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NSW Revises Guidelines For Large-Scale Solar: Solar Farms Should Be in the Right Locations

New South Wales (NSW) has excellent solar resources and an established electricity infrastructure, which makes it an attractive location for solar energy development. Just recently, the NSW Government announced new guidelines that can help assess large-scale solar projects a lot clearer as they shore up reliable energy supply ahead of the coal-fired generation assets withdrawal. 

The new guidelines will result in at least 12 GW of renewable energy generation projects before 2030, which will fill the gap that will take place when coal generation exits. Currently, 83 projects have been approved and are already being planned. These projects have a combined capacity of seven million homes. 

Below is the first set of NSW solar guidelines released in 2021:

With this, solar farms should be in the right locations, as stated by the Planning Minister Anthony Roberts. This is why they have released a set of revised guidelines, which will help deal with issues and assist the community and applicants in understanding the planning and engagement process better. 

Large-scale solar is also known as a solar farm, which has the capacity to generate solar power anywhere the sun shines. Solar farms use solar photovoltaic (PV) technology to generate electricity from fields of solar panels. In Australia, large-scale generation continues to grow. In fact, there are over 100 large-scale solar projects that have been accredited by the Clean Energy Regulator as registered generators. 

Such projects have been a success and played an important role in achieving the Australian Government’s mandated Renewable Energy Target by 2020. Today, the industry strives to build generation capacity faster than ever, which is crucial to the country’s ambitions to transition to a low-carbon electricity grid and establishment of the green hydrogen supply chain.


The revised guidelines

The new and revised guidelines are set to encourage project developers to consider the land during the site selection process. They need to ensure that the site is “agriculturally capable” and that the solar energy project should not sit on important agricultural land.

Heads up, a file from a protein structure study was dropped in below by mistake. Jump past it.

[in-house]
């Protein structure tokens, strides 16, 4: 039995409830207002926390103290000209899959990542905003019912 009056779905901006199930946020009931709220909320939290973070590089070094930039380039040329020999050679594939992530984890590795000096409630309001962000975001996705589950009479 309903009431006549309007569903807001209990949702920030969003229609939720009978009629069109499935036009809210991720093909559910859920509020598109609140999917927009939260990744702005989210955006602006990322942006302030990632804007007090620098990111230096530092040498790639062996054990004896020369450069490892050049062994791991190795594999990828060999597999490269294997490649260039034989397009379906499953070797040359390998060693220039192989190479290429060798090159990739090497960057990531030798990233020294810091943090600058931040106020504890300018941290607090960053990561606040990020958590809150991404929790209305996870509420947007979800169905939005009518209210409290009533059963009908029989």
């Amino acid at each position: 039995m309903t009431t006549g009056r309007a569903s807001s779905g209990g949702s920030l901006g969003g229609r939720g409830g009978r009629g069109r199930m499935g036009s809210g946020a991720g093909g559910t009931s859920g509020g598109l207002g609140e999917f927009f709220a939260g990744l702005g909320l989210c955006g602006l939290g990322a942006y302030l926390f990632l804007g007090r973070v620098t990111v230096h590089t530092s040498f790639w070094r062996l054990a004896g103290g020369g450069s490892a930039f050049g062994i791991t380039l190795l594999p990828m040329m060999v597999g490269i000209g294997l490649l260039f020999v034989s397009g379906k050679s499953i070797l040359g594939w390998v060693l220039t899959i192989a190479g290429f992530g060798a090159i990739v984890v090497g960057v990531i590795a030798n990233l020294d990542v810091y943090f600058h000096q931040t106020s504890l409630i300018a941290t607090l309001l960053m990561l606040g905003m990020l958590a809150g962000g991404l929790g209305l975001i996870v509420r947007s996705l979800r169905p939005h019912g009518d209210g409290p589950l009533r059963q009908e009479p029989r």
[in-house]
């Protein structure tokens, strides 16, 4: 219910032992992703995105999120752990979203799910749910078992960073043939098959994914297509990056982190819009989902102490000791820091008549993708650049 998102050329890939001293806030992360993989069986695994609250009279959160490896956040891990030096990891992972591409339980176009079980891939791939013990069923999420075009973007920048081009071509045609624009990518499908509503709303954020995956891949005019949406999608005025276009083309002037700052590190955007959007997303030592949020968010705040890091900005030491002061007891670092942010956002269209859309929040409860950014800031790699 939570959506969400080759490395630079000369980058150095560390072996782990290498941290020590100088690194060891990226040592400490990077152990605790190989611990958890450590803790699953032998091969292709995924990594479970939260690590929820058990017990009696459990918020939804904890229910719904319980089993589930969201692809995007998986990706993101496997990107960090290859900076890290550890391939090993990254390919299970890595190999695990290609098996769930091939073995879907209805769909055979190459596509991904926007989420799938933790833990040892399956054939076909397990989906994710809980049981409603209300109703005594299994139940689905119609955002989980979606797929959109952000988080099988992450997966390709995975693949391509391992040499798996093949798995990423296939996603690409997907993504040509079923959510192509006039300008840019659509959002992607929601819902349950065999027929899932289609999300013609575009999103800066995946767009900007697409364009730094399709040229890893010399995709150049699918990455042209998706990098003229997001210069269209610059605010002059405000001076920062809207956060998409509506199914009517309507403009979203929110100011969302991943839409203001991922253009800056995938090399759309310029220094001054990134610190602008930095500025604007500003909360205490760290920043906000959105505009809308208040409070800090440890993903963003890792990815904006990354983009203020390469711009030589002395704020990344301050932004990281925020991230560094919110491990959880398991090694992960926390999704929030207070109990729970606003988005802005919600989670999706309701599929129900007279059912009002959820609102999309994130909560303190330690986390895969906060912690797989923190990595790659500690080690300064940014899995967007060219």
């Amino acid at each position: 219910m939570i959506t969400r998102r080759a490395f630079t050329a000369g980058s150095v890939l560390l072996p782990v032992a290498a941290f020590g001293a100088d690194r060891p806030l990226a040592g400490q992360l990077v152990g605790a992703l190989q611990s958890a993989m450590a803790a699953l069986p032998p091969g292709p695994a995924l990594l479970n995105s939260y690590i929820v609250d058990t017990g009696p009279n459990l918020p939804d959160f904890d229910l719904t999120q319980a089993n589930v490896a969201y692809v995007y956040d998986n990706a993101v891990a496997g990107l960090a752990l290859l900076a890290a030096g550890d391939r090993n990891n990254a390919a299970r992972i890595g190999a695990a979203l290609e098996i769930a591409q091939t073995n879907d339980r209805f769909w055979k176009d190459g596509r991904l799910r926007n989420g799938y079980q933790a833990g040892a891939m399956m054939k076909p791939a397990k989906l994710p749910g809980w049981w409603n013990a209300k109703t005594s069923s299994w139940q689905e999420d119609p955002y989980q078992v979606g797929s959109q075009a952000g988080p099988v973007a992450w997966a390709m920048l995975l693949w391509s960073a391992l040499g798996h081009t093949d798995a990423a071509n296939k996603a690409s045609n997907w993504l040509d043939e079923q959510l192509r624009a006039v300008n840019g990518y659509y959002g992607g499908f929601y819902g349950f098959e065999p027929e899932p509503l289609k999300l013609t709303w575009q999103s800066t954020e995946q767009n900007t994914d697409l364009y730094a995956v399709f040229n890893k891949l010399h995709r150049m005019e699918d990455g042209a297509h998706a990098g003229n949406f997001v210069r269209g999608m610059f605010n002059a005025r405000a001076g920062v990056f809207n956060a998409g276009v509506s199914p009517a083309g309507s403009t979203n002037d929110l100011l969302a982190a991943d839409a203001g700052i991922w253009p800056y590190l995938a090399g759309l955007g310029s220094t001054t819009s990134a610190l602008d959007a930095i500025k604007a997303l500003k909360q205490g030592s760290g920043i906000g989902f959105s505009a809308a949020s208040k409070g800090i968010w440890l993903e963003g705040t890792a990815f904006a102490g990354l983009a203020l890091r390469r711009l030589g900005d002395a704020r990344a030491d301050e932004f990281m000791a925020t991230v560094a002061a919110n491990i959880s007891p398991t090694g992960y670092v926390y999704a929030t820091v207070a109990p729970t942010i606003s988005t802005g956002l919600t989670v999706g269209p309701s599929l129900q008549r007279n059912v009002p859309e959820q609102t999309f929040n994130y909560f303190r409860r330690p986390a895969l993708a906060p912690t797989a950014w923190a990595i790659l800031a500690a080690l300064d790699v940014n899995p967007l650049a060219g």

The revised guidelines follow changes to planning rules last year that are aimed at protecting the character and future growth potential of regional cities from renewable projects. 

As mentioned, NSW has some of the best renewable energy resources in the world today. And taking advantage of that will deliver cleaner and more affordable electricity to households and businesses in the state, which will also boost the industry. 

With the newly-revised guidelines, investors will be given the certainty they need to mobilise private capital and deliver the energy infrastructure that is necessary. 

You can view the revised guidelines here.

Four coal-fired power plants out of five in the state are expected to close in the next 15 years. One of them is the Liddell Power Station in NSW Hunter Valley. Australia’s largest energy retailer, AGL is pushing ahead to close it with the confirmation of Delta Group to oversee the first stage of closure. 

The 1,680 MW power station will close in April 2023. AGL will use the site to construct new generation and storage infrastructure. In fact, AGL has already lodged plans to build a giant 500 MW battery at the site. 

Additionally, the Eraring coal-fired power station is set to close in 2025. The Eraring coal-fired power plant is the largest in Australia. 

What happens to NSW when these coal-fired power plants shut down?

With the revised guidelines and new projects underway, the NSW government is confident that its energy supply will remain secure even after the closure of the biggest power station in the country. Also, with advice from the Australian Energy Market Operator (AEMO), the NSW Government has developed a comprehensive plan to ensure the state gets reliable and affordable electricity. 

As part of this plan, the NSW Government will work with industry partners to install the Waratah Super Battery by 2025 that can release grid capacity so Sydney, Newcastle and Wollongong consumers can access more energy. 

Also, to keep the downward pressure on energy prices, the NSW Government will speed up the delivery of new supply through the NSW Electricity Infrastructure Roadmap. They are also building a Transmission Acceleration Facility to boost the delivery of priority transmission projects and Renewable Energy Zones. 

Energy Matters has over 17 years of experience in the solar industry and has helped over 40,000 Australian households in their journey to energy independence.

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